agglomeration economies

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For an industry, the benefits of locating in a densely peopled and highly industrialized situation, where the market is large, but spatially concentrated. Transport costs are thus low, and specialized industries can evolve, since local demand is high. Further benefits arise because of functional linkages and external economies. See Park (2002) AI & Soc. 16, 3 on a Swedish Science Park which has intensified knowledge generation by facilitating technical innovation, education, and research.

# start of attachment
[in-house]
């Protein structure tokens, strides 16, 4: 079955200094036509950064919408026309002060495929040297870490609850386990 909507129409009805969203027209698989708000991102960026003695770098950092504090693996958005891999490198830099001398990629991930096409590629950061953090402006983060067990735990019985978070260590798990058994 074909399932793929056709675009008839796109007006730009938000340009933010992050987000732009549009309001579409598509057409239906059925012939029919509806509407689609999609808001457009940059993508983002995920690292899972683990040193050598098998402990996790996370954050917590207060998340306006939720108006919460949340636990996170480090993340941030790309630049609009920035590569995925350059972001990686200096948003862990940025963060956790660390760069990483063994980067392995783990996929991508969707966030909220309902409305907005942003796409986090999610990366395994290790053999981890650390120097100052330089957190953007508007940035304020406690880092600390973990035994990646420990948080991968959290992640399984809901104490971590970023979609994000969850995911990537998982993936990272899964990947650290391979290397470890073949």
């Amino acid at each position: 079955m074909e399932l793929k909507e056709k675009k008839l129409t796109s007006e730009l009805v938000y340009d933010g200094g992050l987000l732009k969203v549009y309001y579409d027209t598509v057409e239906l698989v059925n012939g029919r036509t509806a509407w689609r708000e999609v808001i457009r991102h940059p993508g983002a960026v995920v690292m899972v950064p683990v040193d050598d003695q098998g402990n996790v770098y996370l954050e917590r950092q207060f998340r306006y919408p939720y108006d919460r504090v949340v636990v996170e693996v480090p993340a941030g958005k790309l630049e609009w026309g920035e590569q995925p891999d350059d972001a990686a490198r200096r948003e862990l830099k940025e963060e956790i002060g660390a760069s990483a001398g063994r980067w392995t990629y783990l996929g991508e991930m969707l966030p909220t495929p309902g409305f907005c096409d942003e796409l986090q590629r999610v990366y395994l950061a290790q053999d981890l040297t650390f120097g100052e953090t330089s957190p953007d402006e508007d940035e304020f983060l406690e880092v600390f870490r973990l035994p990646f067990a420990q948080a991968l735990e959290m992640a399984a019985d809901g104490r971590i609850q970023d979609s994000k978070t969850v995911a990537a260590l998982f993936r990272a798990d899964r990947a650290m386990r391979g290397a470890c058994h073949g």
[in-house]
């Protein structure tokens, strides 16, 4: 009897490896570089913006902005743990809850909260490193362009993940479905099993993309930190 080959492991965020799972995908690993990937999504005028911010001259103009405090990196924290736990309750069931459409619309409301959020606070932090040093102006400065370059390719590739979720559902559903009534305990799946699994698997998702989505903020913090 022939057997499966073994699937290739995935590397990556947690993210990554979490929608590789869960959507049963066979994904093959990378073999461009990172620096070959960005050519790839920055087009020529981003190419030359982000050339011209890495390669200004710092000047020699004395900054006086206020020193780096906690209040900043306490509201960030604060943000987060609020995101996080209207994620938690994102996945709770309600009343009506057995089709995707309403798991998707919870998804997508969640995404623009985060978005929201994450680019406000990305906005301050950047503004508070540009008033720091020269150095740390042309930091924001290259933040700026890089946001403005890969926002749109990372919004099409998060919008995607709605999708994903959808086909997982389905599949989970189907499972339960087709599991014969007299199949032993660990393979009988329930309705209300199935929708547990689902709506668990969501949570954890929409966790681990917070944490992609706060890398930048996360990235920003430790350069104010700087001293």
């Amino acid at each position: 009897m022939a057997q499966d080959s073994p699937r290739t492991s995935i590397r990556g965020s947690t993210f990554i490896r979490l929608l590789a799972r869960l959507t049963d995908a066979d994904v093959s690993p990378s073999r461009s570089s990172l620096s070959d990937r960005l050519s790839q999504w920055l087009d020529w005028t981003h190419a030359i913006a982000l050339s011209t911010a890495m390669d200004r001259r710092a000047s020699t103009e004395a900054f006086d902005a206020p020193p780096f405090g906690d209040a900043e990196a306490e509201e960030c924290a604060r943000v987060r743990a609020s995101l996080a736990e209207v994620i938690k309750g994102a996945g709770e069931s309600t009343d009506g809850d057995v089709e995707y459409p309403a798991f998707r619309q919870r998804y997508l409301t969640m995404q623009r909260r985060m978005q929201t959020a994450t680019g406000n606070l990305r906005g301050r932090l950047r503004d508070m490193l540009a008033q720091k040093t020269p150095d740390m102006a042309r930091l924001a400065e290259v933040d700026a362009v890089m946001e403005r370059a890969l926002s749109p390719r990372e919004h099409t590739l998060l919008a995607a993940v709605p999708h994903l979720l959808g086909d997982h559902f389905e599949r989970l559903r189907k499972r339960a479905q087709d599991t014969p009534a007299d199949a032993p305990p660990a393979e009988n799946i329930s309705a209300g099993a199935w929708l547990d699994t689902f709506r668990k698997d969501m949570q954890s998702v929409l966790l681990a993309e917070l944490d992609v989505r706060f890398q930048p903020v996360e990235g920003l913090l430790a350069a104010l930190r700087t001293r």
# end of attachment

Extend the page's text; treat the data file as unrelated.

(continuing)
Roos (2005) J. Econ. Geog. 5, 5 claims that the effect of agglomeration economies is over five times larger than the effects of geography, while Viladecans-Marsal (2004) J. Econ. Geog. 4, 5 shows that, in Spain, agglomeration economies influence the location of manufacturing activity. ‘Empirical analyses often find that factor endowments are more powerful in accounting for trade and production patterns than are agglomeration economies, but that both are important’ (Hanink and Cromley (2005) AAAG95, 3).

Subjects: Earth Sciences and Geography.

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